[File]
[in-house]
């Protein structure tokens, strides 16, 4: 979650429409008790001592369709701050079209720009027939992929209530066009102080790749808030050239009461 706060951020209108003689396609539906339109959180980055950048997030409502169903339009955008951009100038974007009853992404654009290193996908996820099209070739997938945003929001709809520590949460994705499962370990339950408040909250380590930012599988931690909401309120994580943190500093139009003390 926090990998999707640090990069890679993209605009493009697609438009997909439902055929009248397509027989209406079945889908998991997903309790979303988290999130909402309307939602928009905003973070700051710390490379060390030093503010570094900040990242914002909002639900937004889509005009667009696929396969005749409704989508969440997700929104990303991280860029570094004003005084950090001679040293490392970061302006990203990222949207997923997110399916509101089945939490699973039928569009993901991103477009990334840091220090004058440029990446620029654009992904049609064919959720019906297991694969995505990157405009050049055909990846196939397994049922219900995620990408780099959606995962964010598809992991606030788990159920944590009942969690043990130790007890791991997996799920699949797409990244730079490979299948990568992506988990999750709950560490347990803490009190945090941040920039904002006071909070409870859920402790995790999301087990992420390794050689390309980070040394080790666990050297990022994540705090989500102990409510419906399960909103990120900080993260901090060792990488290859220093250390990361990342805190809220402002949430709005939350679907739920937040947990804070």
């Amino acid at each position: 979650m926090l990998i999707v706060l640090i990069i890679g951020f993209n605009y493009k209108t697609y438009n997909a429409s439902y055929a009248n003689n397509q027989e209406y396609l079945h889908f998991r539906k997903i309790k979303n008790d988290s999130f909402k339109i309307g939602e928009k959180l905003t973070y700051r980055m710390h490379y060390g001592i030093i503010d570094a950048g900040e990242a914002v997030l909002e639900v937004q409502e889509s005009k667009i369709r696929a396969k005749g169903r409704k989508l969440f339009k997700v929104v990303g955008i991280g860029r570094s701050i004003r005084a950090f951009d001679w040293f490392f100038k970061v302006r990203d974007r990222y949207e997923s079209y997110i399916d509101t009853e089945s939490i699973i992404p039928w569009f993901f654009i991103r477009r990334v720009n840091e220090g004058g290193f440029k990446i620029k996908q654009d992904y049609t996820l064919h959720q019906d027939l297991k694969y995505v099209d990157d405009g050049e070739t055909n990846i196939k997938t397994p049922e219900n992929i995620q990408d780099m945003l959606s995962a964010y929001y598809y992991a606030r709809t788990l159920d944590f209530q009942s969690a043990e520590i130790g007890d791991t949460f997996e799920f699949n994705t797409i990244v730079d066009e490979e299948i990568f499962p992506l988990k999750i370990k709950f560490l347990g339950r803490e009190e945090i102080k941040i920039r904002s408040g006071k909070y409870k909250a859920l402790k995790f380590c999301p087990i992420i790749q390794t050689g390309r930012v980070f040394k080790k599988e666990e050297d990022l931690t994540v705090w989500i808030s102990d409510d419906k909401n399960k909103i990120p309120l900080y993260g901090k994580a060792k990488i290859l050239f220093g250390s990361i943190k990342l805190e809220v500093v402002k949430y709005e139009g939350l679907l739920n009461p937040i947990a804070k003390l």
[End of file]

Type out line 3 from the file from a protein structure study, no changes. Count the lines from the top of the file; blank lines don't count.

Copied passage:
């Amino acid at each position: 979650m926090l990998i999707v706060l640090i990069i890679g951020f993209n605009y493009k209108t697609y438009n997909a429409s439902y055929a009248n003689n397509q027989e209406y396609l079945h889908f998991r539906k997903i309790k979303n008790d988290s999130f909402k339109i309307g939602e928009k959180l905003t973070y700051r980055m710390h490379y060390g001592i030093i503010d570094a950048g900040e990242a914002v997030l909002e639900v937004q409502e889509s005009k667009i369709r696929a396969k005749g169903r409704k989508l969440f339009k997700v929104v990303g955008i991280g860029r570094s701050i004003r005084a950090f951009d001679w040293f490392f100038k970061v302006r990203d974007r990222y949207e997923s079209y997110i399916d509101t009853e089945s939490i699973i992404p039928w569009f993901f654009i991103r477009r990334v720009n840091e220090g004058g290193f440029k990446i620029k996908q654009d992904y049609t996820l064919h959720q019906d027939l297991k694969y995505v099209d990157d405009g050049e070739t055909n990846i196939k997938t397994p049922e219900n992929i995620q990408d780099m945003l959606s995962a964010y929001y598809y992991a606030r709809t788990l159920d944590f209530q009942s969690a043990e520590i130790g007890d791991t949460f997996e799920f699949n994705t797409i990244v730079d066009e490979e299948i990568f499962p992506l988990k999750i370990k709950f560490l347990g339950r803490e009190e945090i102080k941040i920039r904002s408040g006071k909070y409870k909250a859920l402790k995790f380590c999301p087990i992420i790749q390794t050689g390309r930012v980070f040394k080790k599988e666990e050297d990022l931690t994540v705090w989500i808030s102990d409510d419906k909401n399960k909103i990120p309120l900080y993260g901090k994580a060792k990488i290859l050239f220093g250390s990361i943190k990342l805190e809220v500093v402002k949430y709005e139009g939350l679907l739920n009461p937040i947990a804070k003390l």